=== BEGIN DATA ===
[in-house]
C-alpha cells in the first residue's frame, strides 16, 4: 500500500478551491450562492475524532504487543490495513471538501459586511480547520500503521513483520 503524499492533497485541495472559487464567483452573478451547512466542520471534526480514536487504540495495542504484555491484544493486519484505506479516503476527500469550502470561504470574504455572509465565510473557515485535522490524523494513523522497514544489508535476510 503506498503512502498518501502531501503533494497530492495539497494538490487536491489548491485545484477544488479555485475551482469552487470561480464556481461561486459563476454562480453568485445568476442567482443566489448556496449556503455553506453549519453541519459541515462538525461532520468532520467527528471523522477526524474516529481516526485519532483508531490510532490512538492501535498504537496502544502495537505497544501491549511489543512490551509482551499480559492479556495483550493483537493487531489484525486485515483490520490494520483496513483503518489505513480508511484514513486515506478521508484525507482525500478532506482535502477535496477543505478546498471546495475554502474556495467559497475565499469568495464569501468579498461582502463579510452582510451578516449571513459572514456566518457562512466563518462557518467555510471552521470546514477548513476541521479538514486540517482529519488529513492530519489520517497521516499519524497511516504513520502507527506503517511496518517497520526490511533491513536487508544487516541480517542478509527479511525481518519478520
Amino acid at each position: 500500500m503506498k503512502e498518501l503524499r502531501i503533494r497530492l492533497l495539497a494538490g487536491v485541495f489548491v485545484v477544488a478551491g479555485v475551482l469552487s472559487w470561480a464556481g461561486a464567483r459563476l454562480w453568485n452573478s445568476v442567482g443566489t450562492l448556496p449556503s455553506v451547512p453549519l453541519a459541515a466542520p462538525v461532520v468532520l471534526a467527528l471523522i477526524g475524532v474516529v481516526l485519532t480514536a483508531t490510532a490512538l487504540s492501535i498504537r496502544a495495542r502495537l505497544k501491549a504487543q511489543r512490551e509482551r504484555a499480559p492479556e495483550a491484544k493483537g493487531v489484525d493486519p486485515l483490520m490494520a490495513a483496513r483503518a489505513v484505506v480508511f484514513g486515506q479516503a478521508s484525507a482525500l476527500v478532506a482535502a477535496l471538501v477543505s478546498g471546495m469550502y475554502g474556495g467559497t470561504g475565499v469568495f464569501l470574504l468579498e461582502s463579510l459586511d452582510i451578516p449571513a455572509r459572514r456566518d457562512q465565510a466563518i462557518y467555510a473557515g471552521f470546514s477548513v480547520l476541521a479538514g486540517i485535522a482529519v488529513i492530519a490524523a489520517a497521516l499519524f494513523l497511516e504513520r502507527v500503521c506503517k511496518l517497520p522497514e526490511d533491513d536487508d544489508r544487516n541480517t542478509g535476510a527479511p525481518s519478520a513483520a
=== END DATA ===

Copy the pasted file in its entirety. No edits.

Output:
[in-house]
C-alpha cells in the first residue's frame, strides 16, 4: 500500500478551491450562492475524532504487543490495513471538501459586511480547520500503521513483520 503524499492533497485541495472559487464567483452573478451547512466542520471534526480514536487504540495495542504484555491484544493486519484505506479516503476527500469550502470561504470574504455572509465565510473557515485535522490524523494513523522497514544489508535476510 503506498503512502498518501502531501503533494497530492495539497494538490487536491489548491485545484477544488479555485475551482469552487470561480464556481461561486459563476454562480453568485445568476442567482443566489448556496449556503455553506453549519453541519459541515462538525461532520468532520467527528471523522477526524474516529481516526485519532483508531490510532490512538492501535498504537496502544502495537505497544501491549511489543512490551509482551499480559492479556495483550493483537493487531489484525486485515483490520490494520483496513483503518489505513480508511484514513486515506478521508484525507482525500478532506482535502477535496477543505478546498471546495475554502474556495467559497475565499469568495464569501468579498461582502463579510452582510451578516449571513459572514456566518457562512466563518462557518467555510471552521470546514477548513476541521479538514486540517482529519488529513492530519489520517497521516499519524497511516504513520502507527506503517511496518517497520526490511533491513536487508544487516541480517542478509527479511525481518519478520
Amino acid at each position: 500500500m503506498k503512502e498518501l503524499r502531501i503533494r497530492l492533497l495539497a494538490g487536491v485541495f489548491v485545484v477544488a478551491g479555485v475551482l469552487s472559487w470561480a464556481g461561486a464567483r459563476l454562480w453568485n452573478s445568476v442567482g443566489t450562492l448556496p449556503s455553506v451547512p453549519l453541519a459541515a466542520p462538525v461532520v468532520l471534526a467527528l471523522i477526524g475524532v474516529v481516526l485519532t480514536a483508531t490510532a490512538l487504540s492501535i498504537r496502544a495495542r502495537l505497544k501491549a504487543q511489543r512490551e509482551r504484555a499480559p492479556e495483550a491484544k493483537g493487531v489484525d493486519p486485515l483490520m490494520a490495513a483496513r483503518a489505513v484505506v480508511f484514513g486515506q479516503a478521508s484525507a482525500l476527500v478532506a482535502a477535496l471538501v477543505s478546498g471546495m469550502y475554502g474556495g467559497t470561504g475565499v469568495f464569501l470574504l468579498e461582502s463579510l459586511d452582510i451578516p449571513a455572509r459572514r456566518d457562512q465565510a466563518i462557518y467555510a473557515g471552521f470546514s477548513v480547520l476541521a479538514g486540517i485535522a482529519v488529513i492530519a490524523a489520517a497521516l499519524f494513523l497511516e504513520r502507527v500503521c506503517k511496518l517497520p522497514e526490511d533491513d536487508d544489508r544487516n541480517t542478509g535476510a527479511p525481518s519478520a513483520a